Fanatics Eyeing January Sports Betting Debut, Not Keen on New York

Posted on: October 12, 2022, 05:44h. 

Last updated on: October 12, 2022, 06:16h.

Fanatics is aiming to have its sports wagering unit up and running by January, with the hopes of being live in a variety of major states by the start of the 2023 football season. But New York won’t be part of that equation.

Fanatics founder and CEO Michael Rubin. He said the company’s sports betting division will debut in January 2023. (Image: CNBC)

In remarks made at the CAA World Congress of Sports in New York Tuesday, Fanatics founder and CEO Michael Rubin said the company will be seeking entry into every significant sports wagering state over the course of 2023, with New York being the exception. Citing the state’s burdensome 51% tax rate on sports wagering — tied with New Hampshire for the highest in the country — Rubin says it’s too hard to be profitable in the fourth-largest state.

We’ll be in every major state other than New York, where you can’t make money,” he said at the conference. “We do like to make money, by the way. It’s this crazy concept in business — where we have revenue, we try to have profits that follow it.”

In late August, Rubin said in a media interview it was possible the company could be accepting wagers in some locations by the end of this year.

Forecasting Fanatics Market Entries

Rubin didn’t expound upon “major states,” but excluding New York, that group likely includes Arizona, Colorado, Illinois, Louisiana, Michigan, Nevada, New Jersey, and Pennsylvania, among others. It’s likely Massachusetts, Ohio, and perhaps Maryland will be joining that fray at some point in 2023.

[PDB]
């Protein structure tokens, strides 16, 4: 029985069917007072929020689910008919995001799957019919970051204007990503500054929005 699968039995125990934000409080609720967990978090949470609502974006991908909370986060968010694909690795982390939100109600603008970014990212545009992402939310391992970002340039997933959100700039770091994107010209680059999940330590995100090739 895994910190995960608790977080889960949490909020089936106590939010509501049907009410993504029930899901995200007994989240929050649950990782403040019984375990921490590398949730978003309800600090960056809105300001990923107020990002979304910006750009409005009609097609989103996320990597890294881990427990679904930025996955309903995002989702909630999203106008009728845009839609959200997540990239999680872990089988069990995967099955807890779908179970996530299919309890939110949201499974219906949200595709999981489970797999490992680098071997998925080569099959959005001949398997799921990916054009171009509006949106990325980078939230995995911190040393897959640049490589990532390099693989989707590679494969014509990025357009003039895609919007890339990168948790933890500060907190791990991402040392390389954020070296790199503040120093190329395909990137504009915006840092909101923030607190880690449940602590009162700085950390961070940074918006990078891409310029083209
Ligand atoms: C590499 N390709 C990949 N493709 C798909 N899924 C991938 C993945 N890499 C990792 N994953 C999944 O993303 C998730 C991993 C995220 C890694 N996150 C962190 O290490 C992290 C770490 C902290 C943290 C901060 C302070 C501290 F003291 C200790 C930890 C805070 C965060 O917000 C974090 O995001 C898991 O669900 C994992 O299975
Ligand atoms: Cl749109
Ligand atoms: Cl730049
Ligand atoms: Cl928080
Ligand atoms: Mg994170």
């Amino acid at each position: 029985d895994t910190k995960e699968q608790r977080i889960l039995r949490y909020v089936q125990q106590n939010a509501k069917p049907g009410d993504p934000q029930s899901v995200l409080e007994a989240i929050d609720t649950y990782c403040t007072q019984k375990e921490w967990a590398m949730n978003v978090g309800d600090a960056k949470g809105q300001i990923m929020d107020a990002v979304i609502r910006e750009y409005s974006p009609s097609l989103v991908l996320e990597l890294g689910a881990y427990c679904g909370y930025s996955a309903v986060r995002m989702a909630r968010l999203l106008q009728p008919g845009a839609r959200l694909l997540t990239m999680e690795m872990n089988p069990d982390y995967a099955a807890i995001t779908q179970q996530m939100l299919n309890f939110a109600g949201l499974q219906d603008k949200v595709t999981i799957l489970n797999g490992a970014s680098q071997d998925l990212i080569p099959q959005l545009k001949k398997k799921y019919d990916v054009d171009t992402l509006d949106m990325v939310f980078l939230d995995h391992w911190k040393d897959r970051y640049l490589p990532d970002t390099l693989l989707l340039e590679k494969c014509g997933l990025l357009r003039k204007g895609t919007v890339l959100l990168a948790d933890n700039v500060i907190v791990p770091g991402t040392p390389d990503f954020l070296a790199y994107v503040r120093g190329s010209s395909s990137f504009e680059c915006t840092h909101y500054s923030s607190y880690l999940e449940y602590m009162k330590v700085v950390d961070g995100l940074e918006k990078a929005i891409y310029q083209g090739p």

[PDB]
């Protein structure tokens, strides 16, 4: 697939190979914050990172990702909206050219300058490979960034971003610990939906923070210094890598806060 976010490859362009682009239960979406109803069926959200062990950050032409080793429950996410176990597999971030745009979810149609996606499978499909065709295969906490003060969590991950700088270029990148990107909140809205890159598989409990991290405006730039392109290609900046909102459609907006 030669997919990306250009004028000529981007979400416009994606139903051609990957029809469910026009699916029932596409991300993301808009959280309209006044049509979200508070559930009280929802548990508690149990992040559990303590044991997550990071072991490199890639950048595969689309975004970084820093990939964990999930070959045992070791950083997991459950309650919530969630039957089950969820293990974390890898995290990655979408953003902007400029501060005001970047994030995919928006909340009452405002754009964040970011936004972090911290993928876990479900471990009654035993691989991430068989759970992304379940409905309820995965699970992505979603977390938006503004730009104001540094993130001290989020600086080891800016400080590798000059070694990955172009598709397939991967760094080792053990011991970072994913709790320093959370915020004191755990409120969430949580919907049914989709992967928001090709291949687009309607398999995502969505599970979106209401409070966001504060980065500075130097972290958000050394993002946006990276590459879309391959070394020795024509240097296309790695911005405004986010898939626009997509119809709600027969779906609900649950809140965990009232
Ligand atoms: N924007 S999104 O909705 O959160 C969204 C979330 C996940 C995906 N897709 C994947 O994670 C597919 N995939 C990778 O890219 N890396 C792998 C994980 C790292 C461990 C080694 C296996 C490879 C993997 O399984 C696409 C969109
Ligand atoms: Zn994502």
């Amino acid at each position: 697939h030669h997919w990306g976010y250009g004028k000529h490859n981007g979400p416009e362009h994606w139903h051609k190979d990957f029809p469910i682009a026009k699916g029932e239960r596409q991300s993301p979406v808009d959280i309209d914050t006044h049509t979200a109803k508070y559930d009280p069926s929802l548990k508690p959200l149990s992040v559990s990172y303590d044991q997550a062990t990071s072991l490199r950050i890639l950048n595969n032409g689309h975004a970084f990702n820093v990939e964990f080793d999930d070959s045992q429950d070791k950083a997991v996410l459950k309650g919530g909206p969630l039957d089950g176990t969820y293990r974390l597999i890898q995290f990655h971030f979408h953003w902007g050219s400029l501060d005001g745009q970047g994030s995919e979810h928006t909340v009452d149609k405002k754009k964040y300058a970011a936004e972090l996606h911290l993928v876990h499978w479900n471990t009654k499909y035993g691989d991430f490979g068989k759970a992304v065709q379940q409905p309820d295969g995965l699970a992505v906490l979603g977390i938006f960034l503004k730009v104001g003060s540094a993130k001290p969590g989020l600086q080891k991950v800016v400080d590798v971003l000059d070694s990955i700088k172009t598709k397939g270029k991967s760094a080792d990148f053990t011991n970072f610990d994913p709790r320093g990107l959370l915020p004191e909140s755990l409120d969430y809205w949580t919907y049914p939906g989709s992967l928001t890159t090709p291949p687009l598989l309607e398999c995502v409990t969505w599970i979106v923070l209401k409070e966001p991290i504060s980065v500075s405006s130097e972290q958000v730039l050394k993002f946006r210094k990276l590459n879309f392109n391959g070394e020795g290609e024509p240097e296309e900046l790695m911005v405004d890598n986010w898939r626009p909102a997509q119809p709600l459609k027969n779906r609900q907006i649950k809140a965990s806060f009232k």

Regarding Illinois, which is the sports betting mecca of the Midwest as measured by handle, Fanatics would have to shell out a $20 million fee for an online sports betting license. That’s if it doesn’t strike a partnership with a land-based casino in the state. Recently valued at $27 billion in private markets, the sports apparel giant can afford that tab.

Regarding Nevada, how Fanatics enters that state, or if it wants to, remains to be seen. Online-only sportsbooks, namely DraftKings and FanDuel, currently don’t operate in the state. All of the mobile sports wagering apps available to Nevada residents are offered by companies that also run land-based casinos.

Fanatics could solve Nevada entry via acquisition or a simple partnership with a local casino operator. While the company has long been rumored to be a buyer in sports betting consolidation, it’s yet to strike a deal. That prompted speculation that Rubin believes his firm doesn’t need to buy a competitor simply to pave its entry into sports betting.

Fanatics Questions

Fanatics is an increasingly sprawling empire that includes digital assets and trading cards in addition to apparel and betting.

As such, Rubin previously boasted that the company’s massive database could be a cost-efficient avenue for sports wagering customer acquisition. Analysts have reservations about that assertion because DraftKings and FanDuel entered the business with large, established data lists, and still spend big to acquire customers.

For now, Fanatics is a private company. But if it pursues an initial public offering (IPO), which is widely anticipated, Wall Street is likely to heavily scrutinize its sports betting client acquisition costs.

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